A growing number of Western countries are facing an unusual outbreak of monkeypox, a virus related to smallpox that's typically limited to Africa.
The virus which is less deadly than smallpox typically lasts for two to four weeks and symptoms can appear anywhere from five to 21 days after infection.
Monkeypox symptoms usually begin with a mix of fever, headaches, muscle aches, backache, chills, exhaustion, and swollen lymph nodes.
According to the US Centers for Disease Control and Prevention (CDC), when properly administered before exposure to the virus, vaccines are effective in protecting people against monkeypox.
Monkeypox and smallpox are closely related - the CDC notes that an existing smallpox vaccine is "at least 85 per cent effective in preventing monkeypox".
Although smallpox was eradicated in 1980, stockpiles of vaccines have been maintained around the world to protect people against a possible resurgence.
How many monkeypox vaccines are there?
Currently, there are two licenced vaccines in the US used to protect people from smallpox: ACAM2000 and Jynneos - also known as Imvamune or Imvanex.
Jynneos is a vaccine used for protecting people against smallpox and monkeypox. This version of the vaccine is live and non-replicating, meaning it is safer for those who are immunocompromised.
It is also safer than previous vaccines as, unlike ACAM2000, there is no risk of spreading the virus to other people or other parts of the body through the administration process. Older vaccines can leave scars and carry the risk of spreading the disease.
Who makes the vaccines?
There are claims circulating online that Pfizer received FDA approval for a new monkeypox shot the day after the US purchased millions of dollars worth of vaccines for the disease. This has been proven false by fact-checkers at the Associated Press (AP).
Jerica Pitts, a Pfizer spokesperson, told the AP in an email that Pfizer does not make a vaccine to target monkeypox.
Jynneos is developed by the Danish company Bavarian Nordic and is the only FDA-approved vaccine for monkeypox in the US.
Moderna said on Monday it will research vaccines to prevent monkeypox with plans to begin preclinical testing of candidates targeting the virus.
Which countries are stockpiling vaccines?
The World Health Organization (WHO) stated on May 23 that the recent monkeypox outbreak does not require mass vaccinations, citing that measures like hygiene and safe sex will help control transmission.
However, a number of countries have announced plans to make monkeypox vaccines accessible for targeted parts of the population.
At the time of publication, a total of over 250 confirmed cases were reported by WHO, with a geographical spread that is unusual for the disease.
118 cases of monkeypox have been confirmed by 12 EU/EEA Member States - according to data by the European Centre for Disease Prevention and Control (ECDPC) reported on 25 May.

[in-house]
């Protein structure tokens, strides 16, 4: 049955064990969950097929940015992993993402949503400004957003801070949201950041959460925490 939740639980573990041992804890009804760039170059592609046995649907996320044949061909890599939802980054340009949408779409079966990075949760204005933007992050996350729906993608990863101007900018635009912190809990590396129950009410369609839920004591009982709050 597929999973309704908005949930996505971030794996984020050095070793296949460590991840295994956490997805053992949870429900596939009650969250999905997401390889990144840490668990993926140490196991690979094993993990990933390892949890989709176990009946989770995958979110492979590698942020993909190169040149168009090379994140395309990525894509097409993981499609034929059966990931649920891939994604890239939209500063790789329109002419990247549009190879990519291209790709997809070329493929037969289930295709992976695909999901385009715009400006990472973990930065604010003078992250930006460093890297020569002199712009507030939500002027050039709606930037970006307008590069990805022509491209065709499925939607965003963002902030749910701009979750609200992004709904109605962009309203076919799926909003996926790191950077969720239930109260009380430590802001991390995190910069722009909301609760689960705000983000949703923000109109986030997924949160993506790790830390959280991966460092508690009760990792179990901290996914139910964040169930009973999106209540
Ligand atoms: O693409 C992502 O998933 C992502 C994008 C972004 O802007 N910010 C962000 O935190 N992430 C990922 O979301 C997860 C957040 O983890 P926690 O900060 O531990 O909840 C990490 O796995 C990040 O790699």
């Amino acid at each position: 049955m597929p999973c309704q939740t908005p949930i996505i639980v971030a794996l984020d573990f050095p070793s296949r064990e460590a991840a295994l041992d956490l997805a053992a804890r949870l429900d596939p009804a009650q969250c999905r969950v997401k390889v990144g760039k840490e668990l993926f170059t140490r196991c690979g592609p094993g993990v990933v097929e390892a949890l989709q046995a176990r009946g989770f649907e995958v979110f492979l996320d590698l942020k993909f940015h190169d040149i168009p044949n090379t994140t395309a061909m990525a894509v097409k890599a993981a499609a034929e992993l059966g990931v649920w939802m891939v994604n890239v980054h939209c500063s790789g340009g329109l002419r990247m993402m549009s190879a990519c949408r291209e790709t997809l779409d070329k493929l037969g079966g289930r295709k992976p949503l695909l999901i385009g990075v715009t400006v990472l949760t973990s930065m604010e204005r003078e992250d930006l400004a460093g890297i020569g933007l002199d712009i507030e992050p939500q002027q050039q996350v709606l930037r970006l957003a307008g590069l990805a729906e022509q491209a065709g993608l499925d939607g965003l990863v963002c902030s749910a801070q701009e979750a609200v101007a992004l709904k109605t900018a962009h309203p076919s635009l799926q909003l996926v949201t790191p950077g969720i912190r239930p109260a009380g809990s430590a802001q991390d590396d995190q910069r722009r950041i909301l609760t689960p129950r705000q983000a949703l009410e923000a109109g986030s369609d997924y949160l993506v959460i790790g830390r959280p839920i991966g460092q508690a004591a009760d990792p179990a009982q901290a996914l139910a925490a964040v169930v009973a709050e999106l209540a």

Cases have also been confirmed in Australia, Canada, Israel, the United Kingdom, the United States, Switzerland, United Arab Emirates and Morroco. One suspected case has also been confirmed in Argentina.
France’s health authority recommended starting a targeted vaccine campaign against monkeypox on 24 May. The recommendation for vaccination extends to at-risk adults who have been in contact with a patient confirmed to have the virus.
Health staff who have also been exposed to a patient infected with monkeypox should also receive a vaccine, the health authority added.
There are currently three generations of the monkeypox vaccine. The second and third use the vaccinia virus, which is another orthopoxvirus that corners immunity against monkeypox but can have serious side effects in a few people - especially for those who have compromised immune systems.
The third generation of the vaccine does not replicate in the body and is therefore suitable for those who are immunocompromised.
Third-generation monkeypox vaccines (Jynneos vaccines) should be given ideally within four days and up to 14 days following exposure to monkeypox, the French health authority said.
On 24 May, Germany ordered 40,000 doses of the Jynneos vaccine to be administered to contacts of those who have been infected with the monkeypox virus if the outbreak in the country becomes more severe, with more cases recorded.
On May 25, Denmark announced it would receive 200 monkeypox vaccines from the Netherlands and was working on buying thousands more as the country mulls vaccinating close contacts of those infected.
Spain also said it would purchase the Jynneos vaccine however it has not yet specified the number of doses.
The UK has procured more than 20,000 vaccines to treat monkeypox, as of 26 May.
The UK Health Security Agency (UKHSA) said the vaccine will be offered to identified close contacts of people diagnosed with monkeypox. It also stated that the risk to the general population was low.
On 27 May, Sweden's vaccine coordinator said that The European Union has decided on common purchasing of a vaccine and antiviral to fight the outbreak of monkeypox. The paper said the EU would buy Bavarian Nordic's Imvanex and Tecovirimat from Siga Technologies in the United States.
On May 23, the US said it was in the process of releasing some Jynneos vaccines for use in monkeypox cases. Officials said there were more than 1,000 doses of the vaccine in the national stockpile and they expected that level to ramp up very quickly in the coming weeks.
Canada said it has started pre-positioning the Jynneos vaccine from its national emergency stockpile, on 25 May, with a small shipment of the vaccine sent to Quebec on May 23.
Health officials across the world are keeping a close eye on the situation, as the virus appears to show community transmission, meaning it is showing in people who did not travel to the regions in Africa where monkeypox is endemic.
However, the medical community stresses the risk to the general population remains low.